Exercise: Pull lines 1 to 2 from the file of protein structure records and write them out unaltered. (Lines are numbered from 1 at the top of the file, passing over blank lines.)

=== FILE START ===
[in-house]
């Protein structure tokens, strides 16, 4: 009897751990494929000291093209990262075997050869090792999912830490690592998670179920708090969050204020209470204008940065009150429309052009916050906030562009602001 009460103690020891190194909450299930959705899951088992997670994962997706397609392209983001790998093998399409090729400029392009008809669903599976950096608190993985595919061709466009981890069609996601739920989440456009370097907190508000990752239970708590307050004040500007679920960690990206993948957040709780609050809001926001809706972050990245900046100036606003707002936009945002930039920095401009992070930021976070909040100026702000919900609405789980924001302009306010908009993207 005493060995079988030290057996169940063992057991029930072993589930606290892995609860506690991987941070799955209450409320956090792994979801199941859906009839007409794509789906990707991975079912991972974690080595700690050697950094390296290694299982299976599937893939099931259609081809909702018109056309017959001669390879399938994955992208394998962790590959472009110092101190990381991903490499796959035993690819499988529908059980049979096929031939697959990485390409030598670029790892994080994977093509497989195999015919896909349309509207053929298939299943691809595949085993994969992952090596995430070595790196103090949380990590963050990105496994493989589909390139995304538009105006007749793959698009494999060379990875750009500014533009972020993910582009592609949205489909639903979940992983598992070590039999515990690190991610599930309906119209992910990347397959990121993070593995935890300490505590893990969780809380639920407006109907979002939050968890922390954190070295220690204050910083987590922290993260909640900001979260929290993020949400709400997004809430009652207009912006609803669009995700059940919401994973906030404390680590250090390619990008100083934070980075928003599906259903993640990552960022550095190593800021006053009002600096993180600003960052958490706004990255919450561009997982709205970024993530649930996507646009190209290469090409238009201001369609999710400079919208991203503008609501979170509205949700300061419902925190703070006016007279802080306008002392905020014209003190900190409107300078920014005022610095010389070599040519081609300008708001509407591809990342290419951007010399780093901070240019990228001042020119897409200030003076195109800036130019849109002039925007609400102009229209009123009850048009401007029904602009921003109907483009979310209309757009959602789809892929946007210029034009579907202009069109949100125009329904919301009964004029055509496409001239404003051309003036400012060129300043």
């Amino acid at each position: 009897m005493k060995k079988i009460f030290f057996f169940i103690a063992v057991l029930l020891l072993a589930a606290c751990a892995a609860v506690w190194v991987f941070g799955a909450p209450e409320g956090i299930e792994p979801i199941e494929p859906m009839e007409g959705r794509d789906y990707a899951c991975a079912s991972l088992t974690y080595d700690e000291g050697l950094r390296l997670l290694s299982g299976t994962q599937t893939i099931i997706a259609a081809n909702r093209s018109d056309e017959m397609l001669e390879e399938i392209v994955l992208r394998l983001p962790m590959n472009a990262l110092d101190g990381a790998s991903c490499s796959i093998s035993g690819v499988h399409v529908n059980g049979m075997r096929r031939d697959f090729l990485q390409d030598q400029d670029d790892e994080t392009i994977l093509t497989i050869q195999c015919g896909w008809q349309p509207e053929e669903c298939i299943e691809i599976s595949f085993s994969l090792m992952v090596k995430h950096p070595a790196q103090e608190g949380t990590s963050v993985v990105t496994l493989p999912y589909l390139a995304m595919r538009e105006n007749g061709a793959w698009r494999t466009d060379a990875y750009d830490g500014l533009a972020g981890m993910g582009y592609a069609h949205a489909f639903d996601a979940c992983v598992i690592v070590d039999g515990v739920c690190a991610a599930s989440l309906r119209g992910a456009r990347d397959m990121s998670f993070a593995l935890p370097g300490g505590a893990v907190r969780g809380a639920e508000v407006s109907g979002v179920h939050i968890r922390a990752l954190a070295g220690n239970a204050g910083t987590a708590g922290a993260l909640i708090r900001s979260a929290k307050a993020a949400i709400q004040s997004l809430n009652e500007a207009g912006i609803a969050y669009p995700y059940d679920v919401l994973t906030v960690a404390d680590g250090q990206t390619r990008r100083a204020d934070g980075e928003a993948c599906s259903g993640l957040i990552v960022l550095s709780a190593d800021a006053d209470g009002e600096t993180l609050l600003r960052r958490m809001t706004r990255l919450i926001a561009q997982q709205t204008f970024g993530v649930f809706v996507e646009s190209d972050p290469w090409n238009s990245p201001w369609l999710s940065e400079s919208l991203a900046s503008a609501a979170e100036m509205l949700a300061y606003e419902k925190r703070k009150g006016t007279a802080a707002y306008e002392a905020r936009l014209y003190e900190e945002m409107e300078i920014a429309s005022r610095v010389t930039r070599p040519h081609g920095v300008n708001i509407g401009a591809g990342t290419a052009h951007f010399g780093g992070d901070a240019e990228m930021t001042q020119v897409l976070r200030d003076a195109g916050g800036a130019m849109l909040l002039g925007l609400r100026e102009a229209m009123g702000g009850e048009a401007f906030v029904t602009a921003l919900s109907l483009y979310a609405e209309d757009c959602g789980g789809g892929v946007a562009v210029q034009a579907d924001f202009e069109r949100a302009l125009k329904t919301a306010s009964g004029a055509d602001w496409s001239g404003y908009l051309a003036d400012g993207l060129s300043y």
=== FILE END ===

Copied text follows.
[in-house]
């Protein structure tokens, strides 16, 4: 009897751990494929000291093209990262075997050869090792999912830490690592998670179920708090969050204020209470204008940065009150429309052009916050906030562009602001 009460103690020891190194909450299930959705899951088992997670994962997706397609392209983001790998093998399409090729400029392009008809669903599976950096608190993985595919061709466009981890069609996601739920989440456009370097907190508000990752239970708590307050004040500007679920960690990206993948957040709780609050809001926001809706972050990245900046100036606003707002936009945002930039920095401009992070930021976070909040100026702000919900609405789980924001302009306010908009993207 005493060995079988030290057996169940063992057991029930072993589930606290892995609860506690991987941070799955209450409320956090792994979801199941859906009839007409794509789906990707991975079912991972974690080595700690050697950094390296290694299982299976599937893939099931259609081809909702018109056309017959001669390879399938994955992208394998962790590959472009110092101190990381991903490499796959035993690819499988529908059980049979096929031939697959990485390409030598670029790892994080994977093509497989195999015919896909349309509207053929298939299943691809595949085993994969992952090596995430070595790196103090949380990590963050990105496994493989589909390139995304538009105006007749793959698009494999060379990875750009500014533009972020993910582009592609949205489909639903979940992983598992070590039999515990690190991610599930309906119209992910990347397959990121993070593995935890300490505590893990969780809380639920407006109907979002939050968890922390954190070295220690204050910083987590922290993260909640900001979260929290993020949400709400997004809430009652207009912006609803669009995700059940919401994973906030404390680590250090390619990008100083934070980075928003599906259903993640990552960022550095190593800021006053009002600096993180600003960052958490706004990255919450561009997982709205970024993530649930996507646009190209290469090409238009201001369609999710400079919208991203503008609501979170509205949700300061419902925190703070006016007279802080306008002392905020014209003190900190409107300078920014005022610095010389070599040519081609300008708001509407591809990342290419951007010399780093901070240019990228001042020119897409200030003076195109800036130019849109002039925007609400102009229209009123009850048009401007029904602009921003109907483009979310209309757009959602789809892929946007210029034009579907202009069109949100125009329904919301009964004029055509496409001239404003051309003036400012060129300043």